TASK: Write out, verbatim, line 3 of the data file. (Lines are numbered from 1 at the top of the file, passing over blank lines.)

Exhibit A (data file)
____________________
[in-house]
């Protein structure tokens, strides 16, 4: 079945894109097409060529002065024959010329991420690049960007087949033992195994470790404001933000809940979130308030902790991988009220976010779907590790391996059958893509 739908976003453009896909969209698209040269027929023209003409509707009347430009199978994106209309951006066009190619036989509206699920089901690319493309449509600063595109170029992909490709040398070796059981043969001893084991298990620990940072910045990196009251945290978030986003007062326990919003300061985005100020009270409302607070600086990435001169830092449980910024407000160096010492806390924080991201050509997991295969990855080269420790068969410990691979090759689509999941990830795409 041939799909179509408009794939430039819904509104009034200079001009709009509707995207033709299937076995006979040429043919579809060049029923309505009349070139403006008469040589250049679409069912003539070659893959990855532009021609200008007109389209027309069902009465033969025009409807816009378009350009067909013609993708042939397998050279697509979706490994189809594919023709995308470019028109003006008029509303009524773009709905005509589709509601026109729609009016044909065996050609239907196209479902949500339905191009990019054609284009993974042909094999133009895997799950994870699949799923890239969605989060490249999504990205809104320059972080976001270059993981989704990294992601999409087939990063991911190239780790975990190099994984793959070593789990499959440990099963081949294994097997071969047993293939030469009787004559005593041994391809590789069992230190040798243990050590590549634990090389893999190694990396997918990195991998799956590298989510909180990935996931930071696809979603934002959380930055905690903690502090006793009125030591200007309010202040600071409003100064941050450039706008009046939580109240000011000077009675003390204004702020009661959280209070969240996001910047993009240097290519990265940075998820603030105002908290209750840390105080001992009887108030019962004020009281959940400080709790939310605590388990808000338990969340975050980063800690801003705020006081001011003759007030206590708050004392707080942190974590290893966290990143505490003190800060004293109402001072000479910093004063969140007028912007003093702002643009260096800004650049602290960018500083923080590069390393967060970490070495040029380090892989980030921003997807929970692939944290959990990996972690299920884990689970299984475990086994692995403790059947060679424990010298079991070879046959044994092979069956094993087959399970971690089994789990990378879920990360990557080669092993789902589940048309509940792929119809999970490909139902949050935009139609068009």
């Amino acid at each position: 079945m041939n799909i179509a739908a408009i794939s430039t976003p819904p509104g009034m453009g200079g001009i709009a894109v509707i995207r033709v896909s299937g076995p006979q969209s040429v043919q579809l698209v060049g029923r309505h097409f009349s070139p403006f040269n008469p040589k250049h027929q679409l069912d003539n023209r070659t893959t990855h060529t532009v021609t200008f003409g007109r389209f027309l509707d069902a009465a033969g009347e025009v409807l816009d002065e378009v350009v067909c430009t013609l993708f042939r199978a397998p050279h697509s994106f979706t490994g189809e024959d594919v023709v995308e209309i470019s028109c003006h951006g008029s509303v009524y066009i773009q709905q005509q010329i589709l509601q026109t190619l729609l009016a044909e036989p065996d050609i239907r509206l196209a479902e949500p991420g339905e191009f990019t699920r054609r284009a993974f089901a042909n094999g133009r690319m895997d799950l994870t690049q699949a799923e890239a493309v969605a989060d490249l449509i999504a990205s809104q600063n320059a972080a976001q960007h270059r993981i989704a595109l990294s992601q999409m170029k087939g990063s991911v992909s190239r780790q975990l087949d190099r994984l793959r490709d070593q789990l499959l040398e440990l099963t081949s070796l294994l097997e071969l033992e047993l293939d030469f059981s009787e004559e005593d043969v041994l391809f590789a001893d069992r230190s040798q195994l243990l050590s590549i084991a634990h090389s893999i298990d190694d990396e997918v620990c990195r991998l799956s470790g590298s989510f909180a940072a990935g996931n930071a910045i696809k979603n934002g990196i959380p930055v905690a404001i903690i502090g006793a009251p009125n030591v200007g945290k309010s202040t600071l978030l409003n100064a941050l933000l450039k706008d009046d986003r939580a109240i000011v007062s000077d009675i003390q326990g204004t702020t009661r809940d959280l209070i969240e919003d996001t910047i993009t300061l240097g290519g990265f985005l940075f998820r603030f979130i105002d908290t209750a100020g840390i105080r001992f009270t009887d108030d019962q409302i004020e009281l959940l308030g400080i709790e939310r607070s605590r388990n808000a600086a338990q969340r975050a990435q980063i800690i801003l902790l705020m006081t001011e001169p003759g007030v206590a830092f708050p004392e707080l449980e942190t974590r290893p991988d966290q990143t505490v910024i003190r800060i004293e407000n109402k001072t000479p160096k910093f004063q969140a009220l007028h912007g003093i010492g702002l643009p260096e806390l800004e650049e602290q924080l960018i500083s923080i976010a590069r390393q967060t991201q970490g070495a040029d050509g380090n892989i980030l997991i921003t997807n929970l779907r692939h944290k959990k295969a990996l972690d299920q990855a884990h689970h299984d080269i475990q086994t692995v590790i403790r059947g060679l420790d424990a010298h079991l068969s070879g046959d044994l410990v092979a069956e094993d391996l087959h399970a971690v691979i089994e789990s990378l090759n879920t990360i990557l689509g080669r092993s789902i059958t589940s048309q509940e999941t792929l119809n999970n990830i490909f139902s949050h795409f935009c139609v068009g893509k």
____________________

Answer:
């Amino acid at each position: 079945m041939n799909i179509a739908a408009i794939s430039t976003p819904p509104g009034m453009g200079g001009i709009a894109v509707i995207r033709v896909s299937g076995p006979q969209s040429v043919q579809l698209v060049g029923r309505h097409f009349s070139p403006f040269n008469p040589k250049h027929q679409l069912d003539n023209r070659t893959t990855h060529t532009v021609t200008f003409g007109r389209f027309l509707d069902a009465a033969g009347e025009v409807l816009d002065e378009v350009v067909c430009t013609l993708f042939r199978a397998p050279h697509s994106f979706t490994g189809e024959d594919v023709v995308e209309i470019s028109c003006h951006g008029s509303v009524y066009i773009q709905q005509q010329i589709l509601q026109t190619l729609l009016a044909e036989p065996d050609i239907r509206l196209a479902e949500p991420g339905e191009f990019t699920r054609r284009a993974f089901a042909n094999g133009r690319m895997d799950l994870t690049q699949a799923e890239a493309v969605a989060d490249l449509i999504a990205s809104q600063n320059a972080a976001q960007h270059r993981i989704a595109l990294s992601q999409m170029k087939g990063s991911v992909s190239r780790q975990l087949d190099r994984l793959r490709d070593q789990l499959l040398e440990l099963t081949s070796l294994l097997e071969l033992e047993l293939d030469f059981s009787e004559e005593d043969v041994l391809f590789a001893d069992r230190s040798q195994l243990l050590s590549i084991a634990h090389s893999i298990d190694d990396e997918v620990c990195r991998l799956s470790g590298s989510f909180a940072a990935g996931n930071a910045i696809k979603n934002g990196i959380p930055v905690a404001i903690i502090g006793a009251p009125n030591v200007g945290k309010s202040t600071l978030l409003n100064a941050l933000l450039k706008d009046d986003r939580a109240i000011v007062s000077d009675i003390q326990g204004t702020t009661r809940d959280l209070i969240e919003d996001t910047i993009t300061l240097g290519g990265f985005l940075f998820r603030f979130i105002d908290t209750a100020g840390i105080r001992f009270t009887d108030d019962q409302i004020e009281l959940l308030g400080i709790e939310r607070s605590r388990n808000a600086a338990q969340r975050a990435q980063i800690i801003l902790l705020m006081t001011e001169p003759g007030v206590a830092f708050p004392e707080l449980e942190t974590r290893p991988d966290q990143t505490v910024i003190r800060i004293e407000n109402k001072t000479p160096k910093f004063q969140a009220l007028h912007g003093i010492g702002l643009p260096e806390l800004e650049e602290q924080l960018i500083s923080i976010a590069r390393q967060t991201q970490g070495a040029d050509g380090n892989i980030l997991i921003t997807n929970l779907r692939h944290k959990k295969a990996l972690d299920q990855a884990h689970h299984d080269i475990q086994t692995v590790i403790r059947g060679l420790d424990a010298h079991l068969s070879g046959d044994l410990v092979a069956e094993d391996l087959h399970a971690v691979i089994e789990s990378l090759n879920t990360i990557l689509g080669r092993s789902i059958t589940s048309q509940e999941t792929l119809n999970n990830i490909f139902s949050h795409f935009c139609v068009g893509k």